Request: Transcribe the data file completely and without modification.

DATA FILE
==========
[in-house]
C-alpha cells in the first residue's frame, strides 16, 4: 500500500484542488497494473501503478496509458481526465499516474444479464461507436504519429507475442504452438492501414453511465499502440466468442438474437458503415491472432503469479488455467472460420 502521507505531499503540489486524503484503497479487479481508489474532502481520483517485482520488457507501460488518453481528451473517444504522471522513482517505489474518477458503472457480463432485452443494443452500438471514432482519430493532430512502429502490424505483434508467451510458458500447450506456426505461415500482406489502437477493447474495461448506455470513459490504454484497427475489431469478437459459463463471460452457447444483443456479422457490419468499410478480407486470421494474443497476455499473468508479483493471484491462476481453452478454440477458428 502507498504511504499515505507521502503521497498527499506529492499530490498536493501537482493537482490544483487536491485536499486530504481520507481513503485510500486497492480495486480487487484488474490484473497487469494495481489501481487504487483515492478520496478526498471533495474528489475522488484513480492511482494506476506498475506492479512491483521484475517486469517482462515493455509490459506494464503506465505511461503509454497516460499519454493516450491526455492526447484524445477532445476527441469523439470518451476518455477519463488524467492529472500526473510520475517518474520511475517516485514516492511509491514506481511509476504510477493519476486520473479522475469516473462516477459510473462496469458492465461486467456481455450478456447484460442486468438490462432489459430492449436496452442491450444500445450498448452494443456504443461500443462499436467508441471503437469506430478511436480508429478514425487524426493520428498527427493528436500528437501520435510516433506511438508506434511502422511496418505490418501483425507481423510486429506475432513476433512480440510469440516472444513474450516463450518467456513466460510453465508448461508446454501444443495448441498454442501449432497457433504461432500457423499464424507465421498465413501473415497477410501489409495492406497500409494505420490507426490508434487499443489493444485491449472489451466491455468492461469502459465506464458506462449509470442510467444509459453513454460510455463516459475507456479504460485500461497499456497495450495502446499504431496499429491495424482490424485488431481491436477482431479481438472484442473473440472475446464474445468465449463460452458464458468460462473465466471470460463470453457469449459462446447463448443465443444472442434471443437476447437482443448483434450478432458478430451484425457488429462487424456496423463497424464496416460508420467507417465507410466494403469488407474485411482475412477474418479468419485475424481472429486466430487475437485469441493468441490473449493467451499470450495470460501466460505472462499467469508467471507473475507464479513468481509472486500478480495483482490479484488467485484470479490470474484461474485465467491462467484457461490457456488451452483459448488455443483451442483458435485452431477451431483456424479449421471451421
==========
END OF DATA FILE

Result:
[in-house]
C-alpha cells in the first residue's frame, strides 16, 4: 500500500484542488497494473501503478496509458481526465499516474444479464461507436504519429507475442504452438492501414453511465499502440466468442438474437458503415491472432503469479488455467472460420 502521507505531499503540489486524503484503497479487479481508489474532502481520483517485482520488457507501460488518453481528451473517444504522471522513482517505489474518477458503472457480463432485452443494443452500438471514432482519430493532430512502429502490424505483434508467451510458458500447450506456426505461415500482406489502437477493447474495461448506455470513459490504454484497427475489431469478437459459463463471460452457447444483443456479422457490419468499410478480407486470421494474443497476455499473468508479483493471484491462476481453452478454440477458428 502507498504511504499515505507521502503521497498527499506529492499530490498536493501537482493537482490544483487536491485536499486530504481520507481513503485510500486497492480495486480487487484488474490484473497487469494495481489501481487504487483515492478520496478526498471533495474528489475522488484513480492511482494506476506498475506492479512491483521484475517486469517482462515493455509490459506494464503506465505511461503509454497516460499519454493516450491526455492526447484524445477532445476527441469523439470518451476518455477519463488524467492529472500526473510520475517518474520511475517516485514516492511509491514506481511509476504510477493519476486520473479522475469516473462516477459510473462496469458492465461486467456481455450478456447484460442486468438490462432489459430492449436496452442491450444500445450498448452494443456504443461500443462499436467508441471503437469506430478511436480508429478514425487524426493520428498527427493528436500528437501520435510516433506511438508506434511502422511496418505490418501483425507481423510486429506475432513476433512480440510469440516472444513474450516463450518467456513466460510453465508448461508446454501444443495448441498454442501449432497457433504461432500457423499464424507465421498465413501473415497477410501489409495492406497500409494505420490507426490508434487499443489493444485491449472489451466491455468492461469502459465506464458506462449509470442510467444509459453513454460510455463516459475507456479504460485500461497499456497495450495502446499504431496499429491495424482490424485488431481491436477482431479481438472484442473473440472475446464474445468465449463460452458464458468460462473465466471470460463470453457469449459462446447463448443465443444472442434471443437476447437482443448483434450478432458478430451484425457488429462487424456496423463497424464496416460508420467507417465507410466494403469488407474485411482475412477474418479468419485475424481472429486466430487475437485469441493468441490473449493467451499470450495470460501466460505472462499467469508467471507473475507464479513468481509472486500478480495483482490479484488467485484470479490470474484461474485465467491462467484457461490457456488451452483459448488455443483451442483458435485452431477451431483456424479449421471451421